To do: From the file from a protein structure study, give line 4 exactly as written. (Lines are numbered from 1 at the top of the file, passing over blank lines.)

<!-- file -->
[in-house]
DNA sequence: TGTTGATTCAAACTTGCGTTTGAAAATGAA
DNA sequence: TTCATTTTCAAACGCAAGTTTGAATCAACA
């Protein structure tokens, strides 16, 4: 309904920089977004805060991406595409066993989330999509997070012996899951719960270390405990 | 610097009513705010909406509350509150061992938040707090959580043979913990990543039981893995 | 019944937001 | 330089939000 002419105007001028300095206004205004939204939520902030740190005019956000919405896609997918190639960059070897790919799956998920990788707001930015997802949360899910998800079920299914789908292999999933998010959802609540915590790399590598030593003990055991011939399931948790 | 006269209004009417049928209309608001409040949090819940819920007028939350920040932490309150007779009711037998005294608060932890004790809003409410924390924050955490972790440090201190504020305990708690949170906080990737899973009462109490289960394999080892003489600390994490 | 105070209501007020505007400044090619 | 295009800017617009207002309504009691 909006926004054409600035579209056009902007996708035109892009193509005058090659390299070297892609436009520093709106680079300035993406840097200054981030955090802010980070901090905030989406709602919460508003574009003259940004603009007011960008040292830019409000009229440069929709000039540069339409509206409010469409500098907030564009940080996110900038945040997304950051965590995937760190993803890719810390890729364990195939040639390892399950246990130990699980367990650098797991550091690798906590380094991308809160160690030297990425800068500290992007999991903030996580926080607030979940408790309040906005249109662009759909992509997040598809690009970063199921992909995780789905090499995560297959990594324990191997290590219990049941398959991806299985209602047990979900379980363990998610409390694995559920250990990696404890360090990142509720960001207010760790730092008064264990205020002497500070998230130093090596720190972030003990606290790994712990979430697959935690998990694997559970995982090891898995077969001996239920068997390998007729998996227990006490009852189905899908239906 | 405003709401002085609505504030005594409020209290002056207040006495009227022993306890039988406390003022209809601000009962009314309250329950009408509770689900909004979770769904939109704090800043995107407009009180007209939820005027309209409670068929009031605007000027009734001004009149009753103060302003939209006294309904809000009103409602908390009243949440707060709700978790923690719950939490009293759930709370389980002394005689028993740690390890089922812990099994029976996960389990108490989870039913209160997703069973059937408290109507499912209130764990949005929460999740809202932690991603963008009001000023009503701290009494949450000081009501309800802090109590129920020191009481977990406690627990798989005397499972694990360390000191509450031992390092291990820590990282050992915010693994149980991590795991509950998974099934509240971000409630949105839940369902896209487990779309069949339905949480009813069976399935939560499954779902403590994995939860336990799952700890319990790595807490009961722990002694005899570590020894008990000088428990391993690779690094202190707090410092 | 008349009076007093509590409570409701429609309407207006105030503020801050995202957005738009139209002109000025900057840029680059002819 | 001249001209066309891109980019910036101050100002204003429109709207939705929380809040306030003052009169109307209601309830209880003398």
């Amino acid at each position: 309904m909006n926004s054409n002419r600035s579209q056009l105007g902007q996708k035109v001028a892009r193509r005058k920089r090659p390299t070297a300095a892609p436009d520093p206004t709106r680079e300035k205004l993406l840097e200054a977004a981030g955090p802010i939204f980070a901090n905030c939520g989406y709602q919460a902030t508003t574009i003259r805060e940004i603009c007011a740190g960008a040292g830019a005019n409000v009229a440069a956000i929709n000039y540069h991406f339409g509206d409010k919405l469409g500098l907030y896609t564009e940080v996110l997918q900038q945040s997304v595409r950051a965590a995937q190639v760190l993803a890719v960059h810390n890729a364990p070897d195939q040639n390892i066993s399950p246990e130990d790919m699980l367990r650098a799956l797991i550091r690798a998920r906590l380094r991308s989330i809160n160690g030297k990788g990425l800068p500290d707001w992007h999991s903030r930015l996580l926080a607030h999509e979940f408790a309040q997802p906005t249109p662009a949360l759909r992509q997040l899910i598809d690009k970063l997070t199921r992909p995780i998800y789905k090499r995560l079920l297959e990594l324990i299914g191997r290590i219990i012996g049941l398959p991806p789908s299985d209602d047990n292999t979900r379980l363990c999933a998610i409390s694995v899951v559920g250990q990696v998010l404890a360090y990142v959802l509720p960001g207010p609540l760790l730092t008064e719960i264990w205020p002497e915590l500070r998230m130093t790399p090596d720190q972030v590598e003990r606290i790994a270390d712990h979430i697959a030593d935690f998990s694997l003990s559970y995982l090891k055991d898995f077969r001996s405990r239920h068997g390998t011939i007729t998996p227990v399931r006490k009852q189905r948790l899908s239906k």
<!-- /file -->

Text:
């Protein structure tokens, strides 16, 4: 309904920089977004805060991406595409066993989330999509997070012996899951719960270390405990 | 610097009513705010909406509350509150061992938040707090959580043979913990990543039981893995 | 019944937001 | 330089939000 002419105007001028300095206004205004939204939520902030740190005019956000919405896609997918190639960059070897790919799956998920990788707001930015997802949360899910998800079920299914789908292999999933998010959802609540915590790399590598030593003990055991011939399931948790 | 006269209004009417049928209309608001409040949090819940819920007028939350920040932490309150007779009711037998005294608060932890004790809003409410924390924050955490972790440090201190504020305990708690949170906080990737899973009462109490289960394999080892003489600390994490 | 105070209501007020505007400044090619 | 295009800017617009207002309504009691 909006926004054409600035579209056009902007996708035109892009193509005058090659390299070297892609436009520093709106680079300035993406840097200054981030955090802010980070901090905030989406709602919460508003574009003259940004603009007011960008040292830019409000009229440069929709000039540069339409509206409010469409500098907030564009940080996110900038945040997304950051965590995937760190993803890719810390890729364990195939040639390892399950246990130990699980367990650098797991550091690798906590380094991308809160160690030297990425800068500290992007999991903030996580926080607030979940408790309040906005249109662009759909992509997040598809690009970063199921992909995780789905090499995560297959990594324990191997290590219990049941398959991806299985209602047990979900379980363990998610409390694995559920250990990696404890360090990142509720960001207010760790730092008064264990205020002497500070998230130093090596720190972030003990606290790994712990979430697959935690998990694997559970995982090891898995077969001996239920068997390998007729998996227990006490009852189905899908239906 | 405003709401002085609505504030005594409020209290002056207040006495009227022993306890039988406390003022209809601000009962009314309250329950009408509770689900909004979770769904939109704090800043995107407009009180007209939820005027309209409670068929009031605007000027009734001004009149009753103060302003939209006294309904809000009103409602908390009243949440707060709700978790923690719950939490009293759930709370389980002394005689028993740690390890089922812990099994029976996960389990108490989870039913209160997703069973059937408290109507499912209130764990949005929460999740809202932690991603963008009001000023009503701290009494949450000081009501309800802090109590129920020191009481977990406690627990798989005397499972694990360390000191509450031992390092291990820590990282050992915010693994149980991590795991509950998974099934509240971000409630949105839940369902896209487990779309069949339905949480009813069976399935939560499954779902403590994995939860336990799952700890319990790595807490009961722990002694005899570590020894008990000088428990391993690779690094202190707090410092 | 008349009076007093509590409570409701429609309407207006105030503020801050995202957005738009139209002109000025900057840029680059002819 | 001249001209066309891109980019910036101050100002204003429109709207939705929380809040306030003052009169109307209601309830209880003398």